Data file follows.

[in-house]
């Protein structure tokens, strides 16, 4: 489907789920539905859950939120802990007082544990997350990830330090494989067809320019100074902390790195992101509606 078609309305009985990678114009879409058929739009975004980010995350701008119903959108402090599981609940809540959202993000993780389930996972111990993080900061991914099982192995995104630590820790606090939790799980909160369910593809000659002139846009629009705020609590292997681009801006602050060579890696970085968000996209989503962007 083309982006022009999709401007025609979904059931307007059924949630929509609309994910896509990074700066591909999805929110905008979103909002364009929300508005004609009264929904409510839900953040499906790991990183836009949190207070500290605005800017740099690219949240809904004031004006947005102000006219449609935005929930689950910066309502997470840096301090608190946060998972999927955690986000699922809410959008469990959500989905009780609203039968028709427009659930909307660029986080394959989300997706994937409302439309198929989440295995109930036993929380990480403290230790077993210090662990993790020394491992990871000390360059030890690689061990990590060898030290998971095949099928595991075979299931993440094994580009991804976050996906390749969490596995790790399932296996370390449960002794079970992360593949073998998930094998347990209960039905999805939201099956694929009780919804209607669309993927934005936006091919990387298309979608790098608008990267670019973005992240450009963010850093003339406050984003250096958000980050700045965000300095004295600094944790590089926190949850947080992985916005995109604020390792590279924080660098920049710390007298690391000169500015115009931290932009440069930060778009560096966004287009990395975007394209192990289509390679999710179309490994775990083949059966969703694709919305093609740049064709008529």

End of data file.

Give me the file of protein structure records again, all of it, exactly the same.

[in-house]
């Protein structure tokens, strides 16, 4: 489907789920539905859950939120802990007082544990997350990830330090494989067809320019100074902390790195992101509606 078609309305009985990678114009879409058929739009975004980010995350701008119903959108402090599981609940809540959202993000993780389930996972111990993080900061991914099982192995995104630590820790606090939790799980909160369910593809000659002139846009629009705020609590292997681009801006602050060579890696970085968000996209989503962007 083309982006022009999709401007025609979904059931307007059924949630929509609309994910896509990074700066591909999805929110905008979103909002364009929300508005004609009264929904409510839900953040499906790991990183836009949190207070500290605005800017740099690219949240809904004031004006947005102000006219449609935005929930689950910066309502997470840096301090608190946060998972999927955690986000699922809410959008469990959500989905009780609203039968028709427009659930909307660029986080394959989300997706994937409302439309198929989440295995109930036993929380990480403290230790077993210090662990993790020394491992990871000390360059030890690689061990990590060898030290998971095949099928595991075979299931993440094994580009991804976050996906390749969490596995790790399932296996370390449960002794079970992360593949073998998930094998347990209960039905999805939201099956694929009780919804209607669309993927934005936006091919990387298309979608790098608008990267670019973005992240450009963010850093003339406050984003250096958000980050700045965000300095004295600094944790590089926190949850947080992985916005995109604020390792590279924080660098920049710390007298690391000169500015115009931290932009440069930060778009560096966004287009990395975007394209192990289509390679999710179309490994775990083949059966969703694709919305093609740049064709008529």